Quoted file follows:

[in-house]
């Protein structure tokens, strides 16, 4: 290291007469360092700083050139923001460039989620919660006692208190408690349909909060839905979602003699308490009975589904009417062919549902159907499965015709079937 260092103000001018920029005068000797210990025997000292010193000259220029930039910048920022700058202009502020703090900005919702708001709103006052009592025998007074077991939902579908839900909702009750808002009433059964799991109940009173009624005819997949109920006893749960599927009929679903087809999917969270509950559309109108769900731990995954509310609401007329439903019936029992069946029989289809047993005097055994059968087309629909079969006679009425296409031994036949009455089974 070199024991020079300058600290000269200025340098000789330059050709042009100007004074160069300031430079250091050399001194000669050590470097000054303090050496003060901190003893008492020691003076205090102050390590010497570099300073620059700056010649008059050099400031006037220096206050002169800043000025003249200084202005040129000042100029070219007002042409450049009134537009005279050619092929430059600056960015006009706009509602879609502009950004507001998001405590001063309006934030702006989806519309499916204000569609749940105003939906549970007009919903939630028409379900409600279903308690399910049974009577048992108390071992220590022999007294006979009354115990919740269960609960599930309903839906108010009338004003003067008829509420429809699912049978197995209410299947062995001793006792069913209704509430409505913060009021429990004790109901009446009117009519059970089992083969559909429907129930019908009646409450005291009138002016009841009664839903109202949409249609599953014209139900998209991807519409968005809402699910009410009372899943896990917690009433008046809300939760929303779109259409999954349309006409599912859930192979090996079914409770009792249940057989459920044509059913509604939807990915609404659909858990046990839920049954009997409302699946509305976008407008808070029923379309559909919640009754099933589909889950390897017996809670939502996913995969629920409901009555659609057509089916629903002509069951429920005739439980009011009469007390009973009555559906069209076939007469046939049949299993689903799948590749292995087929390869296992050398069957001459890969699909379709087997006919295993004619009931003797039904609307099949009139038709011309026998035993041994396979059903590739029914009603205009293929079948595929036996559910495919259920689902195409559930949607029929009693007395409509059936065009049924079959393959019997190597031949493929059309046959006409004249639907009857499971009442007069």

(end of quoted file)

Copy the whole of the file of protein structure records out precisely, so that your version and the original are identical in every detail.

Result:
[in-house]
């Protein structure tokens, strides 16, 4: 290291007469360092700083050139923001460039989620919660006692208190408690349909909060839905979602003699308490009975589904009417062919549902159907499965015709079937 260092103000001018920029005068000797210990025997000292010193000259220029930039910048920022700058202009502020703090900005919702708001709103006052009592025998007074077991939902579908839900909702009750808002009433059964799991109940009173009624005819997949109920006893749960599927009929679903087809999917969270509950559309109108769900731990995954509310609401007329439903019936029992069946029989289809047993005097055994059968087309629909079969006679009425296409031994036949009455089974 070199024991020079300058600290000269200025340098000789330059050709042009100007004074160069300031430079250091050399001194000669050590470097000054303090050496003060901190003893008492020691003076205090102050390590010497570099300073620059700056010649008059050099400031006037220096206050002169800043000025003249200084202005040129000042100029070219007002042409450049009134537009005279050619092929430059600056960015006009706009509602879609502009950004507001998001405590001063309006934030702006989806519309499916204000569609749940105003939906549970007009919903939630028409379900409600279903308690399910049974009577048992108390071992220590022999007294006979009354115990919740269960609960599930309903839906108010009338004003003067008829509420429809699912049978197995209410299947062995001793006792069913209704509430409505913060009021429990004790109901009446009117009519059970089992083969559909429907129930019908009646409450005291009138002016009841009664839903109202949409249609599953014209139900998209991807519409968005809402699910009410009372899943896990917690009433008046809300939760929303779109259409999954349309006409599912859930192979090996079914409770009792249940057989459920044509059913509604939807990915609404659909858990046990839920049954009997409302699946509305976008407008808070029923379309559909919640009754099933589909889950390897017996809670939502996913995969629920409901009555659609057509089916629903002509069951429920005739439980009011009469007390009973009555559906069209076939007469046939049949299993689903799948590749292995087929390869296992050398069957001459890969699909379709087997006919295993004619009931003797039904609307099949009139038709011309026998035993041994396979059903590739029914009603205009293929079948595929036996559910495919259920689902195409559930949607029929009693007395409509059936065009049924079959393959019997190597031949493929059309046959006409004249639907009857499971009442007069």